This post is very personal, but I’m so frustrated that I’ll sacrifice any shame or embarrassment in hopes of obtaining closure.

Every day, from Monday through Friday, I receive at least two calls from Chase’s loss and mitigation department. The house in question is where I called home for three years until I filed for divorce two years ago. It was entered into foreclosure this June after a year and a half of trying to negotiate and work with Chase. I’m not upset about the foreclosure. I’m upset because I’m ready for the bleeding to stop. Foreclose, already! It’s been four months since they let me know it was in foreclosure and that a sale date would be coming soon. When they call, I say, “Hello, this is Jillian. Do you have anything new to tell me?” They immediately hang up on me. And we do the same dance the next time they call. Sometimes I don’t answer, because I’m busy at work or because I don’t feel like talking to them. I’ve learned if they have something important or some information that will move my case forward, they will leave a message.

July 2007, or thereabouts, I was devastated when an offer my then-husband and I made on a house wasn’t accepted. We had been married two months, I was tired of apartment living, and rent for a house was about the same as a mortgage, so we began the quest to buy a home.

A few weeks after we had been declined that first offer, we found another cute home in our price range — the home that would become ours. During the loan-application process, I fully realized the loan acceptance would have to be based on my income and credit alone. It was a convoluted process for various reasons, but long story, short, we almost didn’t get the loan because my income was too low to carry a house note. In hindsight, I wish we would have accepted that reality and continued to pay rent for our residence, whether it be an apartment or a house. Instead, my mother-in-law agreed to co-sign on the loan. Paperwork was completed and the house was ours, in my and my mother-in-law’s names.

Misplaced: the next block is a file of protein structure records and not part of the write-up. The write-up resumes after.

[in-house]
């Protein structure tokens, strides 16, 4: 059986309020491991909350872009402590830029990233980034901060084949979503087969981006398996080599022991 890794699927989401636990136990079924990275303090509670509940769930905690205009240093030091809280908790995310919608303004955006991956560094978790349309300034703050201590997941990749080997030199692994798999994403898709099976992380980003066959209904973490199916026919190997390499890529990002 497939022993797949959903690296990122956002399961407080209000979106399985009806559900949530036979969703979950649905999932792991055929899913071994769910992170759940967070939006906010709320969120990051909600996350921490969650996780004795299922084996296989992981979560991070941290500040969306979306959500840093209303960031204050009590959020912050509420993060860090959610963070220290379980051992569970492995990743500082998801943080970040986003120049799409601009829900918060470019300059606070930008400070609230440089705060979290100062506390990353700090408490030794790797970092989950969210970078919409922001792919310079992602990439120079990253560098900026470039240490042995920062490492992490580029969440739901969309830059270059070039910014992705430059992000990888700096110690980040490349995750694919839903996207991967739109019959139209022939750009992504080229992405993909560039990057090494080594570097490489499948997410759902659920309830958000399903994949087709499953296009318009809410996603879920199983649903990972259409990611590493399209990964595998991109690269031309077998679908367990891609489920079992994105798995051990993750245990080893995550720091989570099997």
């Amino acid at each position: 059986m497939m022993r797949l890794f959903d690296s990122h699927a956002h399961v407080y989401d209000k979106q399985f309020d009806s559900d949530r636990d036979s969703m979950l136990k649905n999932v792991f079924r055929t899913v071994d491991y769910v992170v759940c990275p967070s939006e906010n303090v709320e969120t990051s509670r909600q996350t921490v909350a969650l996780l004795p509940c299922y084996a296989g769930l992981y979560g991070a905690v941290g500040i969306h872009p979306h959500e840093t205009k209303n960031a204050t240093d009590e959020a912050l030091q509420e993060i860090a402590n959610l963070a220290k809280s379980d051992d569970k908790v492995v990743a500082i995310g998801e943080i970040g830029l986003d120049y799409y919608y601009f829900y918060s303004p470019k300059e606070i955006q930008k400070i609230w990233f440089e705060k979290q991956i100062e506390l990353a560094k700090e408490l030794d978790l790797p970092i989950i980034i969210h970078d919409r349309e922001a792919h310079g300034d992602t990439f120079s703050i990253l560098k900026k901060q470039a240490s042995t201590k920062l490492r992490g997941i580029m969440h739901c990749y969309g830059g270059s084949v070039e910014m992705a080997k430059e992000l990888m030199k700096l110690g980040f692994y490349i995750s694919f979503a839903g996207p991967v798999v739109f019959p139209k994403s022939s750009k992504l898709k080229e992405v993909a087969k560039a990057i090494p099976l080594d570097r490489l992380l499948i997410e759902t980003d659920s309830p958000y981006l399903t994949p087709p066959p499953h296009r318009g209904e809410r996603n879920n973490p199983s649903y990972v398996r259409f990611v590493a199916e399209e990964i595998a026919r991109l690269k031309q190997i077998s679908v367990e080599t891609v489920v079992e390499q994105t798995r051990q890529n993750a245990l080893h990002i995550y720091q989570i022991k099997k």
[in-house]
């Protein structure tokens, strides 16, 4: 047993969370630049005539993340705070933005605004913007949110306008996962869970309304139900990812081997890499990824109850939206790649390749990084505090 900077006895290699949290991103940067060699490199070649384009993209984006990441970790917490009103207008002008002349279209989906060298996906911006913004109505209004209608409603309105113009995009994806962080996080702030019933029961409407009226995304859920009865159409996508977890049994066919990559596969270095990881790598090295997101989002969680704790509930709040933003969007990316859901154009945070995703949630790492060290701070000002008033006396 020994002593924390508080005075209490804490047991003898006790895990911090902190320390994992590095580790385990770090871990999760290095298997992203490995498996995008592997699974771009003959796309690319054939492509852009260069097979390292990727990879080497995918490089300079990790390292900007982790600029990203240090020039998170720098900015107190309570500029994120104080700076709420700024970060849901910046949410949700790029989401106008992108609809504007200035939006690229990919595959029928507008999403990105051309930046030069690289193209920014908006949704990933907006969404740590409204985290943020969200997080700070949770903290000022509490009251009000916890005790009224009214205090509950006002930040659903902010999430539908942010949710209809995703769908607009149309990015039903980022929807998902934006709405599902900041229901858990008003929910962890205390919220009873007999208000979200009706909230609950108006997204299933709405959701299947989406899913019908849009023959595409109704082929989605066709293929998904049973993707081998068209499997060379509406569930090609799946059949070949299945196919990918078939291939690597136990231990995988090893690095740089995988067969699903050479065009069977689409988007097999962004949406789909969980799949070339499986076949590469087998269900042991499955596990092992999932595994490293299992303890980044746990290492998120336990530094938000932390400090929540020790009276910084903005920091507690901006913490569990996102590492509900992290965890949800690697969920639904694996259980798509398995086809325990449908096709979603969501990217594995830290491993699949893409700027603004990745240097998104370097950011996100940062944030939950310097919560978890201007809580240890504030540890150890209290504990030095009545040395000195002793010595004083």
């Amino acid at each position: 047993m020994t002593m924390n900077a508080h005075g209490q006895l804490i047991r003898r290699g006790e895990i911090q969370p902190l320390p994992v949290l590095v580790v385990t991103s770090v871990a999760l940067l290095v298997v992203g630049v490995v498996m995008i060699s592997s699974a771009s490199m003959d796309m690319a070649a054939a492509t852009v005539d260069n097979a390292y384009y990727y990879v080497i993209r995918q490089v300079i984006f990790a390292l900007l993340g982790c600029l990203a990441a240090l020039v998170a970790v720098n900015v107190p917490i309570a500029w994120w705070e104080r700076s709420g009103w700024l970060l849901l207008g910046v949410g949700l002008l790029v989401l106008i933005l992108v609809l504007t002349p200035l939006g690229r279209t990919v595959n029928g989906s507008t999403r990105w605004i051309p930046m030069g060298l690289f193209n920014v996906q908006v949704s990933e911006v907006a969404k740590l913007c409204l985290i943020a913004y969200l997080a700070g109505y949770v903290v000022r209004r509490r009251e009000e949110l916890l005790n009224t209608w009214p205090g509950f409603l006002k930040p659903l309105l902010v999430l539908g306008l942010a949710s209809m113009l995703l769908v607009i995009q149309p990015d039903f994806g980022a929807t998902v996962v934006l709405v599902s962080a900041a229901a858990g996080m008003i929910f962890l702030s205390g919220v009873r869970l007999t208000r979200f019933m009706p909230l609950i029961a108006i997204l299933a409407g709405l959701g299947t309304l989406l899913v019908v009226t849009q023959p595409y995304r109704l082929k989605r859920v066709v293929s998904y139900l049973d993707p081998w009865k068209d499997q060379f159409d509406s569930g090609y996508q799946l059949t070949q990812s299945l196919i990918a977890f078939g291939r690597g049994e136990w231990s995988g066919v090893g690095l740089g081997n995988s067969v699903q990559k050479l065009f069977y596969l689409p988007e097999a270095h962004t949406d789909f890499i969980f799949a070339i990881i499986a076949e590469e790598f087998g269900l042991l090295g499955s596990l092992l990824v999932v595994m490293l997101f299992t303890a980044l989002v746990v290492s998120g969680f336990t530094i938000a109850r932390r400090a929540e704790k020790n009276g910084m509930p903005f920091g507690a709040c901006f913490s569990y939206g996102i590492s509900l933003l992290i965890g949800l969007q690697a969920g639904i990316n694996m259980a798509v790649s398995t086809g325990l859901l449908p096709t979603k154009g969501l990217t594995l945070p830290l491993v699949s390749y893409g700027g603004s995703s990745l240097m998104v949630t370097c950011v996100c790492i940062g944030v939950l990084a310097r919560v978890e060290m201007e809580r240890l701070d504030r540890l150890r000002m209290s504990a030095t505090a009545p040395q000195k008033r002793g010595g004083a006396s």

Life moved along, I made the house a home, and loved that 1,200 square feet of space so much.

Fast forward to January 2009. I began to discover financial discrepancies in my marriage. Those issues were addressed and worked through. Later that year, I discovered our house was in foreclosure. The delinquent mortgage notices had been hidden from me. Again, issues were addressed, and we were able to restructure the mortgage.

October 2010, due to some more financial hardships and personal issues that had been hidden from me, I filed for divorce. But what to do with the house? It was a tricky situation since my mother-in-law also was on the loan. I couldn’t afford it on my own, and I couldn’t request her son to move out given that she too owned the home.

I moved out and he stayed in the house. After establishing that we couldn’t afford the house separately, upon advice from Chase, I let the house fall into foreclosure so that we could then file for a short sale. If the house didn’t sell through a short sale, then we would be eligible for deed in lieu of foreclosure. Basically, it’s like a foreclosure, but more gentle on you and your credit, because it shows you were negotiable and willing to work with the mortgage company.

During all of this, my ex-husband remained in the house, which was fine by me. It beat the house being vacant. The house was for sale in spring-early summer 2011 under the short-sale guidelines. We received no bites. We rolled into the deed in lieu process, and in July, the Chase representative said it was about to clear and that the house had to be vacant. My ex-husband moved out.

I went on, thinking, “Finally, all will be resolved.” One morning in early August, I had just parked for work when the Chase representative called again. She said they were canceling the deed in lieu request because of title issues. We searched and searched and found a lien that had been released. I tried to call the Chase representative back to explain what we found and to find out more information. No answer, no return calls.